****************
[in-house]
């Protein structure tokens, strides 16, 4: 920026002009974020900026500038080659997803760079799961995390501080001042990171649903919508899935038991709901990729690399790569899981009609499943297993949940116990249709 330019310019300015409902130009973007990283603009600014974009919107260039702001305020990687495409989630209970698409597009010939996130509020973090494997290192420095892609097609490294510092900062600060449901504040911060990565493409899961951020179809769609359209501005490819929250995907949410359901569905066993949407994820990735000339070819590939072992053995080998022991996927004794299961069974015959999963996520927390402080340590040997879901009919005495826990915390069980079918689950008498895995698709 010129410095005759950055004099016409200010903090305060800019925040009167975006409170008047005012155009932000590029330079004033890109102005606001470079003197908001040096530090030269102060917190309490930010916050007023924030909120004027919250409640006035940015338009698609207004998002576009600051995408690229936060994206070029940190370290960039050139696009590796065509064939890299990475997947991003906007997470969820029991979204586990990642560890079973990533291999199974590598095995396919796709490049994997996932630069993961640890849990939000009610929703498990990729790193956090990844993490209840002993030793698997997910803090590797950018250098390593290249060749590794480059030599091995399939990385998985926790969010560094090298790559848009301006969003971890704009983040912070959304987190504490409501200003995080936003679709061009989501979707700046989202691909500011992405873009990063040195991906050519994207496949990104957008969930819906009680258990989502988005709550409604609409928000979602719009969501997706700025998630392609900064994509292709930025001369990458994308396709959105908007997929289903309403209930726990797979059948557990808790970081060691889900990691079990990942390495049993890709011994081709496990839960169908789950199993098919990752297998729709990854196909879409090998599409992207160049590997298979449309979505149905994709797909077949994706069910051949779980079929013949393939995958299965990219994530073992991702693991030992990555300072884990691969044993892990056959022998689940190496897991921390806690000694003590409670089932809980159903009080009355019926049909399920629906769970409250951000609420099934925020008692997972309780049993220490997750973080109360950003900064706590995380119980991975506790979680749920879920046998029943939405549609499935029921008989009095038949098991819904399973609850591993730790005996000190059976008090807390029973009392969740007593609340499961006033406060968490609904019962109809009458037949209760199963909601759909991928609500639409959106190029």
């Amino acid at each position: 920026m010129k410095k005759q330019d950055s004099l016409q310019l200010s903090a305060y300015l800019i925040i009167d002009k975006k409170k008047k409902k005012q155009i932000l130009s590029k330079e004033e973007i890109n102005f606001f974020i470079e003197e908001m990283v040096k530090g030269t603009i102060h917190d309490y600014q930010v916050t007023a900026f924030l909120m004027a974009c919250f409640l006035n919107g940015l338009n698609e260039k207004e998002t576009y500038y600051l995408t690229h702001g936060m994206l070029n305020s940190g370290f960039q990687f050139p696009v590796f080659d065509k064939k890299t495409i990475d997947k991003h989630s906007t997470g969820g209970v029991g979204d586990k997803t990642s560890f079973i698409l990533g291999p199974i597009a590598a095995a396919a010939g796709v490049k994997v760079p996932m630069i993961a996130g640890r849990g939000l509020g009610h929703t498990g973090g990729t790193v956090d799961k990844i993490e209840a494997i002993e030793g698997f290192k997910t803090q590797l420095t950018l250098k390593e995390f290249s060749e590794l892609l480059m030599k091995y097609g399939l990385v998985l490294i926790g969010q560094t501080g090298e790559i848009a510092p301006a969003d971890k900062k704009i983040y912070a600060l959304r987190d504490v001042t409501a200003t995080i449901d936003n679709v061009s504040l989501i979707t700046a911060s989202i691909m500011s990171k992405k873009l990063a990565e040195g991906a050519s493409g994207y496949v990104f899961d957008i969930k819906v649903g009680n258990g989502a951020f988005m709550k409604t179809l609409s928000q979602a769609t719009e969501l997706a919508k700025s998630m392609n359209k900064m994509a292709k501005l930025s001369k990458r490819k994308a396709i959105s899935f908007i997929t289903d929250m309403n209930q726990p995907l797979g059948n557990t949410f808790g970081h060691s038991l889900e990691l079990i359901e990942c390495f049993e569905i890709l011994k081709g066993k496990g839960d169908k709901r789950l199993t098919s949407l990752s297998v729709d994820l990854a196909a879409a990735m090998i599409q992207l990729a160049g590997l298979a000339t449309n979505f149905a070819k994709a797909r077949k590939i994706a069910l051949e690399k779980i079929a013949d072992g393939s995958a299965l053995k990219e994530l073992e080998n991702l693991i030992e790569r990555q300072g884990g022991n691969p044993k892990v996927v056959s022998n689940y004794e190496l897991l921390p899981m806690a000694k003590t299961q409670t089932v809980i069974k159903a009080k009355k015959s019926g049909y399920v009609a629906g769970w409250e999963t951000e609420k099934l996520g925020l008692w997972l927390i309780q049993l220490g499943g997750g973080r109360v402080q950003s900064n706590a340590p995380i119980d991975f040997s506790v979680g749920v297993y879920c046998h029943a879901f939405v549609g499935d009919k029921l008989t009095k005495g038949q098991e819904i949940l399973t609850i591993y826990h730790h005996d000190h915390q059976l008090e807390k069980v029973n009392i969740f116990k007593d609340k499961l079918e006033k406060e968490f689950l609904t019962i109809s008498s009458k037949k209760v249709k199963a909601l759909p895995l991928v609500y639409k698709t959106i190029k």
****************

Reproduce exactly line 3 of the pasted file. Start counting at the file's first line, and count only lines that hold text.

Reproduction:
């Amino acid at each position: 920026m010129k410095k005759q330019d950055s004099l016409q310019l200010s903090a305060y300015l800019i925040i009167d002009k975006k409170k008047k409902k005012q155009i932000l130009s590029k330079e004033e973007i890109n102005f606001f974020i470079e003197e908001m990283v040096k530090g030269t603009i102060h917190d309490y600014q930010v916050t007023a900026f924030l909120m004027a974009c919250f409640l006035n919107g940015l338009n698609e260039k207004e998002t576009y500038y600051l995408t690229h702001g936060m994206l070029n305020s940190g370290f960039q990687f050139p696009v590796f080659d065509k064939k890299t495409i990475d997947k991003h989630s906007t997470g969820g209970v029991g979204d586990k997803t990642s560890f079973i698409l990533g291999p199974i597009a590598a095995a396919a010939g796709v490049k994997v760079p996932m630069i993961a996130g640890r849990g939000l509020g009610h929703t498990g973090g990729t790193v956090d799961k990844i993490e209840a494997i002993e030793g698997f290192k997910t803090q590797l420095t950018l250098k390593e995390f290249s060749e590794l892609l480059m030599k091995y097609g399939l990385v998985l490294i926790g969010q560094t501080g090298e790559i848009a510092p301006a969003d971890k900062k704009i983040y912070a600060l959304r987190d504490v001042t409501a200003t995080i449901d936003n679709v061009s504040l989501i979707t700046a911060s989202i691909m500011s990171k992405k873009l990063a990565e040195g991906a050519s493409g994207y496949v990104f899961d957008i969930k819906v649903g009680n258990g989502a951020f988005m709550k409604t179809l609409s928000q979602a769609t719009e969501l997706a919508k700025s998630m392609n359209k900064m994509a292709k501005l930025s001369k990458r490819k994308a396709i959105s899935f908007i997929t289903d929250m309403n209930q726990p995907l797979g059948n557990t949410f808790g970081h060691s038991l889900e990691l079990i359901e990942c390495f049993e569905i890709l011994k081709g066993k496990g839960d169908k709901r789950l199993t098919s949407l990752s297998v729709d994820l990854a196909a879409a990735m090998i599409q992207l990729a160049g590997l298979a000339t449309n979505f149905a070819k994709a797909r077949k590939i994706a069910l051949e690399k779980i079929a013949d072992g393939s995958a299965l053995k990219e994530l073992e080998n991702l693991i030992e790569r990555q300072g884990g022991n691969p044993k892990v996927v056959s022998n689940y004794e190496l897991l921390p899981m806690a000694k003590t299961q409670t089932v809980i069974k159903a009080k009355k015959s019926g049909y399920v009609a629906g769970w409250e999963t951000e609420k099934l996520g925020l008692w997972l927390i309780q049993l220490g499943g997750g973080r109360v402080q950003s900064n706590a340590p995380i119980d991975f040997s506790v979680g749920v297993y879920c046998h029943a879901f939405v549609g499935d009919k029921l008989t009095k005495g038949q098991e819904i949940l399973t609850i591993y826990h730790h005996d000190h915390q059976l008090e807390k069980v029973n009392i969740f116990k007593d609340k499961l079918e006033k406060e968490f689950l609904t019962i109809s008498s009458k037949k209760v249709k199963a909601l759909p895995l991928v609500y639409k698709t959106i190029k």